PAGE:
“So, it’s really time for people to be living, to make the decisions they want regarding vaccination, to enjoy the fact that many people have natural immunity," Ladapo said. "And to unwind this sort of preoccupation with only COVID as determining the boundaries and constraints and possibilities of life.”

DeSantis also pointed to what he characterized as frivolous testing for COVID-19.

“What you are seeing is there are people going to the drug stores, buying all these tests. They’ll go multiple times per week to the sites and test, without symptoms. That is just going to contribute to some of the crunch that you are seeing,” DeSantis said.

Ladapo acknowledged that the state has seen a rapid rise in cases but said omicron symptoms are generally less severe than previous variants.

“Everyone knows omicron is spreading extremely rapidly,” Ladapo said. “The good news is that it appears to be less virulent, and the hospitalizations are not increasing nearly at the rate that the cases (are) … it’s not close. There’s a very big difference between the change in cases and the change in hospitalizations.”

Ladapo said the upcoming shift in the approach to testing would put an emphasis on higher-risk people, though he did not give specifics of the plan. He suggested that the new guidance “doesn’t restrict access to testing, but reduces the use of low-value testing and prioritizes high-value testing.”

Hospitalizations:COVID patients at Sarasota Memorial are on the rise, mirroring state numbers

Nation:Biden to address nation, US reports 1M cases in a day; omicron 95% of cases: COVID updates

“So, if your grandmother gets a test, that’s a much more valuable test than the 8-year-old third-graders that Los Angeles County (Calif.) is sending in to get weekly testing. The first one is much more likely to change outcomes,” Ladapo said.

Agency for Health Care Administration Secretary Simone Marstiller also said the state’s “seniors-first strategy still exists,” reinforcing DeSantis’ plan to prioritize the elderly population in addressing the virus. Seniors and people with underlying health conditions are far more vulnerable to dying from COVID-19 than other people.

The governor said symptoms of the omicron variant being less severe should encourage younger Floridians to conserve COVID-19 treatments, such as monoclonal antibody treatment, for seniors.

“It’s basically cold-like symptoms for a lot of those folks. That is not something you need to be coming in and getting monoclonals for. So, let’s look at our elderly population. Let’s look at folks that are immunocompromised or maybe things like diabetes that have shown to be a real serious risk factor,” DeSantis said.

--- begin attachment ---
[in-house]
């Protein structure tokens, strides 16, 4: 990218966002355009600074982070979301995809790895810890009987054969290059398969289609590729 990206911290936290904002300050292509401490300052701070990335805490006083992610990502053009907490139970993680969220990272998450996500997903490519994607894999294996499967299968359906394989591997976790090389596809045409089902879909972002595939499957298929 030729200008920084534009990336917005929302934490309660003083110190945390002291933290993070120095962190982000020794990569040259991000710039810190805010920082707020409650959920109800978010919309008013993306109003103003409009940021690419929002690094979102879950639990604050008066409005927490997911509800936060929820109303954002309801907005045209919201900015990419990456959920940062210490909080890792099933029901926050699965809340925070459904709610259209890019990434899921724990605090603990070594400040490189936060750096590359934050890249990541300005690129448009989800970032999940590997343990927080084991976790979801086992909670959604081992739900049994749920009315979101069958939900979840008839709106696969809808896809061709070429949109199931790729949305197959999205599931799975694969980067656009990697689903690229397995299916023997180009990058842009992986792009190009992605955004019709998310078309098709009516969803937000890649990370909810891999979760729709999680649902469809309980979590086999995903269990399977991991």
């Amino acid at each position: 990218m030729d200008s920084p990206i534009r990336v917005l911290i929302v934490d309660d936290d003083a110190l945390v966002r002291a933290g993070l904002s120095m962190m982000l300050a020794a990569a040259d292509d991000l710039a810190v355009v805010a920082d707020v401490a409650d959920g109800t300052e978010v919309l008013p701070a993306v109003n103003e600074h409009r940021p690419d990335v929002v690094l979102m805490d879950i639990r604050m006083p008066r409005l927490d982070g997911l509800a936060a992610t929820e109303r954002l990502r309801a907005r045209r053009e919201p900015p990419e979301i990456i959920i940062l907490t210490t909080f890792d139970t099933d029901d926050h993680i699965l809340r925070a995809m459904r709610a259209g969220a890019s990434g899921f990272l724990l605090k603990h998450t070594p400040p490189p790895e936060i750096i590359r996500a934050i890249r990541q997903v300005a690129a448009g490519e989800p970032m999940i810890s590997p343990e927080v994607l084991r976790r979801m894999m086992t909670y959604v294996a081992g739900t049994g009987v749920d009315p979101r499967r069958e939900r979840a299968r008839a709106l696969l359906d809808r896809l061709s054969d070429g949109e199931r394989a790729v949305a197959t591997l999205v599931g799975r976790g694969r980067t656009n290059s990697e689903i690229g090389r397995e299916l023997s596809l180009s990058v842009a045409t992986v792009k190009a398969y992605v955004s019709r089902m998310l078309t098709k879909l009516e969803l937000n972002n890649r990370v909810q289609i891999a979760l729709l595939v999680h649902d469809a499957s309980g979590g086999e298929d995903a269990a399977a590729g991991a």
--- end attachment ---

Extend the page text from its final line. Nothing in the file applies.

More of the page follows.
Nevertheless, Manatee County is distributing home tests.

“Manatee County is working hard to make sure all residents have access to COVID-19 tests,” said Manatee County Public Safety Director Jacob Saur. “I want to remind everyone that the best way to continue to protect yourself from COVID-19 is by getting vaccinated and wearing a mask when you’re unable to social distance.”

According to a news release from Manatee County, some key points on using at home tests are:

COVID-19 self-tests — also referred to as home tests or over-the-counter (OTC) tests — are one of many risk-reduction measures, along with vaccination, masking, and physical distancing, that protect you and others by reducing the chances of spreading SARS-CoV-2, the virus that causes COVID-19.

If you test positive, you should isolate and inform your healthcare provider, as well as any close contacts.

Consider using a self-test before joining indoor gatherings with others who are not in your household.

A positive self-test result means that the test detected the virus, and you are very likely to have an infection and should stay home or isolate for 10 days, wear a mask if you could have contact with others, and avoid indoor gatherings to reduce the risk of spreading disease to someone else.

A negative self-test result means that the test did not detect the virus and you may not have an infection, but it does not rule out infection. Repeating the test within a few days, with at least 24 hours between tests, will increase the confidence that you are not infected.

Four test kits per person will be available at the front desk area of the library.

This report includes material from the News Service of Florida.

Anne Snabes covers city and county government for the Herald-Tribune. You can contact her at asnabes@gannett.com or (941) 228-3321 and follow her on Twitter at @a_snabes.